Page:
This is why it is essential that IT teams can integrate OpenTelemetry directly into the unified monitoring platform, to have a clear view of the entire application journey, even when components are running. On-premises and cloud-native environments.
IT managers need a strong OpenTelemetry adoption strategy
Despite the excitement surrounding OpenTelemetry over the past couple of years, it must be admitted that it is still a relatively new technology. As an open source project that actually took off in 2019 after the merger of OpenTracing and OpenCensus, it has made rapid progress. Already, OpenTelemetry allows visualization of traces and metrics and will soon support records.
In fact, adoption of OpenTelemetry is still in its infancy and few companies have implemented it entirely in their native cloud environments, although the situation is changing rapidly. Indeed, it is difficult to find a company that would not mention OpenTelemetry for its future strategy. Most IT managers plan to use OpenTelemetry within the next two years. Therefore, it is important that they take a deliberate approach to OpenTelemetry to ensure that it can be implemented smoothly and sustainably, especially as technology is changing rapidly.
One of the major hurdles in implementing OpenTelemetry is that teams expect it to provide the same level of visibility that is achieved by monitoring through a proprietary proxy in on-premise environments. This is not the case. With OpenTelemetry, today’s IT teams only get traces and metrics, and a projection effort seems necessary at this point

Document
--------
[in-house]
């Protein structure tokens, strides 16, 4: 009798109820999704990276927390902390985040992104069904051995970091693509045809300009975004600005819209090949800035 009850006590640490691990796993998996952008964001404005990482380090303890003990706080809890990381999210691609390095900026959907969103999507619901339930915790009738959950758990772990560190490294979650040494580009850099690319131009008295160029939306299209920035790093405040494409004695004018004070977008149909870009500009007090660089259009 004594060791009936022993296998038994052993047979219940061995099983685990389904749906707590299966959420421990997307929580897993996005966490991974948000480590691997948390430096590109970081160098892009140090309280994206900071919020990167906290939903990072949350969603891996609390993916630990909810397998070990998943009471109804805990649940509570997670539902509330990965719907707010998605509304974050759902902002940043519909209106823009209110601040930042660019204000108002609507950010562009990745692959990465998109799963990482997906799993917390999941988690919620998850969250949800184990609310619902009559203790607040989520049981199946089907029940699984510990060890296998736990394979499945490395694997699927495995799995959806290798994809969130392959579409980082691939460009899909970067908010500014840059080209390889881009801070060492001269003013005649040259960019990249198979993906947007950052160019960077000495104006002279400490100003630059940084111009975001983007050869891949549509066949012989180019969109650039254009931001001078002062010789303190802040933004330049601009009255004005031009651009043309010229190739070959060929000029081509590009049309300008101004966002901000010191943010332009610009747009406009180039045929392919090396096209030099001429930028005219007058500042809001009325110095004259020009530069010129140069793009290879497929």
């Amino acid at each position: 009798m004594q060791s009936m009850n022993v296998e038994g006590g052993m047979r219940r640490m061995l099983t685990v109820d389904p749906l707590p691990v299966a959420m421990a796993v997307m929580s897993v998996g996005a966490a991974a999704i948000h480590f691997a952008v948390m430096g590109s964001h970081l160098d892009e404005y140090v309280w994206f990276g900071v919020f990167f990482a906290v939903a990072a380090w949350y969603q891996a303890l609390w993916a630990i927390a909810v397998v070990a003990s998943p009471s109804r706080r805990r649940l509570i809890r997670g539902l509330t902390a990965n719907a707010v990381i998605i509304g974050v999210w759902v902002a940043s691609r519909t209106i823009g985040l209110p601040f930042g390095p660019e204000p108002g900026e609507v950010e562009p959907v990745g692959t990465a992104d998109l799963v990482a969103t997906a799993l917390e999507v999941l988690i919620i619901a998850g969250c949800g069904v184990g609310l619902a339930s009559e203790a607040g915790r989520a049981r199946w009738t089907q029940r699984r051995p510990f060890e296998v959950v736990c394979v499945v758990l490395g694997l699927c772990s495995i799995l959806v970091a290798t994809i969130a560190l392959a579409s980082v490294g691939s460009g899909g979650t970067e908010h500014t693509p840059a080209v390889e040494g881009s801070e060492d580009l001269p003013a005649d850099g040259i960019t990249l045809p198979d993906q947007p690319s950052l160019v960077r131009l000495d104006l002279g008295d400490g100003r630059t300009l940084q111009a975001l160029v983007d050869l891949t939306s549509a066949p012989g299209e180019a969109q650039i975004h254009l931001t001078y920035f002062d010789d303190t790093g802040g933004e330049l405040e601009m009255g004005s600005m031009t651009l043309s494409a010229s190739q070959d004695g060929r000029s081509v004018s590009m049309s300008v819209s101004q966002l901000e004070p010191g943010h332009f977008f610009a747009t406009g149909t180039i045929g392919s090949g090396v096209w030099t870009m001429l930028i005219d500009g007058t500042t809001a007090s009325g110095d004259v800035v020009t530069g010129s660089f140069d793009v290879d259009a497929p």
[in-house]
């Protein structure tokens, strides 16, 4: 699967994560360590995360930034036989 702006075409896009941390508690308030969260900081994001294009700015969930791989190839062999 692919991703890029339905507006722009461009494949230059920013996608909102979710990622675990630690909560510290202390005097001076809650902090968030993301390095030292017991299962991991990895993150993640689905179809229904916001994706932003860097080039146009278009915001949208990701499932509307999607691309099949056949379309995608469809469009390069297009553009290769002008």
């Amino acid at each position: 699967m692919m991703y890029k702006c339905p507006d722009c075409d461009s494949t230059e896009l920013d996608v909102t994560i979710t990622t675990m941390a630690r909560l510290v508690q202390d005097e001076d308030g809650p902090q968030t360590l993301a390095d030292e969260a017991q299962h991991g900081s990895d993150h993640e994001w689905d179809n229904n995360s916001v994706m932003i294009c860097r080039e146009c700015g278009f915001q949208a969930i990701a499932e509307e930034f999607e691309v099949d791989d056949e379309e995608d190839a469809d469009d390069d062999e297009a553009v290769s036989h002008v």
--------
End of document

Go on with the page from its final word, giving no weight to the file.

When this benchmark is used alone, it is difficult to extract intrinsic value from it because it produces large amounts of data and makes it difficult to get an overview of the application. This is where IT teams need a broader monitoring platform, to leverage the data they get through OpenTelemetry and combine it with other data obtained through agents or from public cloud environments, such as those derived from Kubernetes.
OpenTelemetry cannot be adopted without learning. In many cases, the go-to for OpenTelemetry is made by developer teams who see it as a way to debug their code during the app development process. Development teams then required operations teams to adopt OpenTelemetry, but many of them lack a deep understanding of the technology, what it offers, and how it fits into their monitoring system more broadly.
For all IT managers, there is now an urgent need to ensure they have the knowledge and skills to adopt OpenTelemetry as part of a broader monitoring strategy. As organizations seek to accelerate their transition to a microservices-based architecture, OpenTelemetry will become increasingly important for IT teams to manage and improve availability and performance across multi-cloud and hybrid environments.
IT teams need to ensure they can integrate OpenTelemetry data into their existing monitoring platform and learn from it in a business context. They can ensure they have the unified vision and insights they need to deliver seamless, seamless digital experiences for users
Article by: Eric Salviak, Senior Business Value Consultant, Cisco AppDynamics